Successful women rewarded
The Ghana Association of Women Entrepreneurs (GAWE), at the weekend, presented several women in the country and within the sub-region with awards for their achievements in corporate entrepreneurship, politics, academic, governance, health, finance, social interventions and the show of potential leadership.
This was at a dinner and awards night organised by GAWE to close the five-day Global Women Entrepreneur Trade Fair and Investment Forum in Accra.
The forum was attended by over 100 women from Ghana, The Gambia, Senegal, Sierra Leone, Nigeria and the United States of America.
Among the prestigious award winners were some of Ghana’s first women top office holders like Her Lordship Mrs. Justice Georgina Theodora Wood, The Chief Justice, The Right Honorable Mrs. Joyce Bamford-Addo, Speaker of Parliament, Mrs. Elizabeth Mills-Robinson, first woman Acting Inspector General of Police (IGP) and Ms. Hannah Bossman, first woman Acting Commissioner for Human Rights and Administrative Justice.
Other wards winners were Ms. Hannah Tetteh, Minister of Trade and Industry, Ms. Ama Benyiwa-Doe, Central Regional Minister, Dr. Grace Bediako, first woman Government Statistician, Ms. Esther Cobbah, Chief Executive Officer of Strategic Communications (STRATCOM) Africa and Ms. Mawuena Adjo Dumor, Corporate Services Executive of MTN Ghana, the leading mobile telecommunications operator in the country.
Mrs. Lucia Kwakye, President of GAWE noted that the award winners were shining examples of what women could achieve when given the opportunity.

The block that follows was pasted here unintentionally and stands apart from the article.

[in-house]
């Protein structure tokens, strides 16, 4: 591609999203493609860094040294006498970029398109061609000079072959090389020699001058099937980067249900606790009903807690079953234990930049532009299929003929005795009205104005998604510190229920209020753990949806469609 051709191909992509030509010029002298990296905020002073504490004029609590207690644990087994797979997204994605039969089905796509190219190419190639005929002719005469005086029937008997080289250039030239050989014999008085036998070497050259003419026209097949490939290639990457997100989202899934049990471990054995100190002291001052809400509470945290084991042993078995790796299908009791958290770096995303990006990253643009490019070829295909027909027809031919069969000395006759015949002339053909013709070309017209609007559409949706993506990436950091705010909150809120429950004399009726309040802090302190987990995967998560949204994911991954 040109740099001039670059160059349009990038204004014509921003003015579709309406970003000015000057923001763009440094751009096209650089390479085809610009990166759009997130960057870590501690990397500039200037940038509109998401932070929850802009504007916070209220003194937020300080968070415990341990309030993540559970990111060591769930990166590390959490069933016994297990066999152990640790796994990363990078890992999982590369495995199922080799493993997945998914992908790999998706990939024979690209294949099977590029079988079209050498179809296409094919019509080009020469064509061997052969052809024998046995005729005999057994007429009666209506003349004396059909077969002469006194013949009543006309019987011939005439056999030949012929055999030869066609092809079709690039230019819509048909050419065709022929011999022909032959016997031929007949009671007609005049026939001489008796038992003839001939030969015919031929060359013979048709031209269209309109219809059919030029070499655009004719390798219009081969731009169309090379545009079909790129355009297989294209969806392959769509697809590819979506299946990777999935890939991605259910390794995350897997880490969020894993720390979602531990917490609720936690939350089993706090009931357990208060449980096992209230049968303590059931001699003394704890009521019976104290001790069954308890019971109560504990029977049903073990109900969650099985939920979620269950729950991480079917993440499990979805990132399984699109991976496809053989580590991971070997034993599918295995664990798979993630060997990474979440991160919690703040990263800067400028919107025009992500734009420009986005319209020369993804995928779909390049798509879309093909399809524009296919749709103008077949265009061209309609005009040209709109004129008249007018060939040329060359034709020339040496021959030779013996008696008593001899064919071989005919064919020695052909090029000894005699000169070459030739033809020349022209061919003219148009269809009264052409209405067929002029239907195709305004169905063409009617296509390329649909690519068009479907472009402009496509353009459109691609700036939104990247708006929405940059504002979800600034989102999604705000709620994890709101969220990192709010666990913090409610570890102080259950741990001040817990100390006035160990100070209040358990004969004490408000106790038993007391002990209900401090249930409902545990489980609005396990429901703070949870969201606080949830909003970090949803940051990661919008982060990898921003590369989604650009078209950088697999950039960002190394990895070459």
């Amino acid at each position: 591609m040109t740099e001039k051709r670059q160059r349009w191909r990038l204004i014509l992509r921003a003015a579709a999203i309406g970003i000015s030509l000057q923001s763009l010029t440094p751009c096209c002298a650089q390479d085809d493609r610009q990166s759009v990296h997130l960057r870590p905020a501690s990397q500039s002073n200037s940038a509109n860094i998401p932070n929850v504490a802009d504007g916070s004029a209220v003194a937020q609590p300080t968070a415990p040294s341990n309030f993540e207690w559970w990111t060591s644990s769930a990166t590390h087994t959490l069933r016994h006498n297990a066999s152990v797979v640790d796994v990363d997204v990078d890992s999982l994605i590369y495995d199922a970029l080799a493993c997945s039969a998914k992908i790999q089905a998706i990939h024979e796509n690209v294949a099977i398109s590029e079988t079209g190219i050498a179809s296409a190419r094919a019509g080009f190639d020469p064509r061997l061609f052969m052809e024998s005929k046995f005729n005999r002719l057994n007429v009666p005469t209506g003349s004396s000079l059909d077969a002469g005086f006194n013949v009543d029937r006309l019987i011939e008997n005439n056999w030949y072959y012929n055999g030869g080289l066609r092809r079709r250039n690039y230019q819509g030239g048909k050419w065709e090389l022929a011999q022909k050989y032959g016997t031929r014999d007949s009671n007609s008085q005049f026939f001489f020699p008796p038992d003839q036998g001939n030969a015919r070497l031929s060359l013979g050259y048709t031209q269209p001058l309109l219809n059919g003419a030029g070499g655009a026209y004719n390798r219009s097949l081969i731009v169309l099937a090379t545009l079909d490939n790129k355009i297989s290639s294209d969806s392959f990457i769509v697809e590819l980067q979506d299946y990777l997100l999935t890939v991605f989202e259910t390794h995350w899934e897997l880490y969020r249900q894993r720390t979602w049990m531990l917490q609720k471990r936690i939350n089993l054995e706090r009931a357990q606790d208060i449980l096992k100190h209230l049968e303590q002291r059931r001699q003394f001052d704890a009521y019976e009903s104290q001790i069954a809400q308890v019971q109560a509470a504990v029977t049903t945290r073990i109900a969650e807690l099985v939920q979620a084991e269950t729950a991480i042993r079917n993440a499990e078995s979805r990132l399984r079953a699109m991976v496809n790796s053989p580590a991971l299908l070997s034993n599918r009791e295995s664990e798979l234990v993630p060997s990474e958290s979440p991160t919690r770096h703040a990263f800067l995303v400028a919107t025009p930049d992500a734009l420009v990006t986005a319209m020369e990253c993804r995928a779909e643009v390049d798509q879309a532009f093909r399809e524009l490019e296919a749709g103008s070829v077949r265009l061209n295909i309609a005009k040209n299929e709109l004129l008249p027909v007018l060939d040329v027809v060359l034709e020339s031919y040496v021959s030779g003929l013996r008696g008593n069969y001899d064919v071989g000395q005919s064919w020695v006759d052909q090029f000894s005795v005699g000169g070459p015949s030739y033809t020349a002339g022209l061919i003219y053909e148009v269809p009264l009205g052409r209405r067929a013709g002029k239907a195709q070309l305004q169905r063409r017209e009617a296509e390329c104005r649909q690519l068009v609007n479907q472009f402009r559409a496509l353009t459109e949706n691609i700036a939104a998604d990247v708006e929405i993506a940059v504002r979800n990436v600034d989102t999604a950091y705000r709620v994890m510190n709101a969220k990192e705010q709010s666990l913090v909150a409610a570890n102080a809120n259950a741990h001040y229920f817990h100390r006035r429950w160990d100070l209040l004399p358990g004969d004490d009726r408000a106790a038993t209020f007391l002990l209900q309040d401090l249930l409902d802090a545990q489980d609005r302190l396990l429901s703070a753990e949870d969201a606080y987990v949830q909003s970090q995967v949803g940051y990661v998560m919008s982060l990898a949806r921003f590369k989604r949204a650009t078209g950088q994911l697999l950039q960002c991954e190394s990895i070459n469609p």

Borrowing from President Barack Obama’s world acclaimed slogan “yes we can”, she said women had often had to break through glasses and walls to become achievers and so they shared in that famous slogan “yes we can.”
Mrs. Kwakye read out a communiqué reached at the end of the five day forum, in which GAWE and the participants made several recommendations in the areas of intra-Africa and intercontinental trade, capacity building, technical and ICT support for women, changes in social and cultural norms and practice, women’s health, access to credit for women without collateral and many others with the view to creating an enabling environment for women to contribute effectively to the achievement of the Millennium Development Goals.
They called on African governments, donor organisations, the international community, regional, sub-regional and continental organisations to take specific and practical roles to clear impediments in the way of women’s progress in entrepreneurship, and urged women themselves to join forces and strategise their success in the face of impediments.
“African governments must for instance work together to closely monitor activities at the borders to ensure that the attitudes of customs and immigrations service staff at the border posts does not adversely affect cross border trade,” she said.
She said individual governments should also resource Ministries, Departments and Agencies as well as non-governmental organisations who deal with women to ensure that those organisations were well positioned to facilitate the progress of women.
Mrs Kwakye said donors and development partners should also deliver on their promises to developing countries on time, particularly in the areas of support for the MDGs, in order for the individual countries to fulfil their responsibility towards women.
Mrs. Kwakye urged women entrepreneurs to build their capacities in the areas of ICT, food processing, value addition and preservation, standardisation and credit accessing strategies, preventive health and other areas that would place women in the position to be competitive both in the national and the global market.
In a speech read on her behalf, Ms. Akua Sena Dansua, Minister of Women and Children Affair pledged governments support for the women and assured that the ministry would continue to create an enabling environment for women to realise their potentials.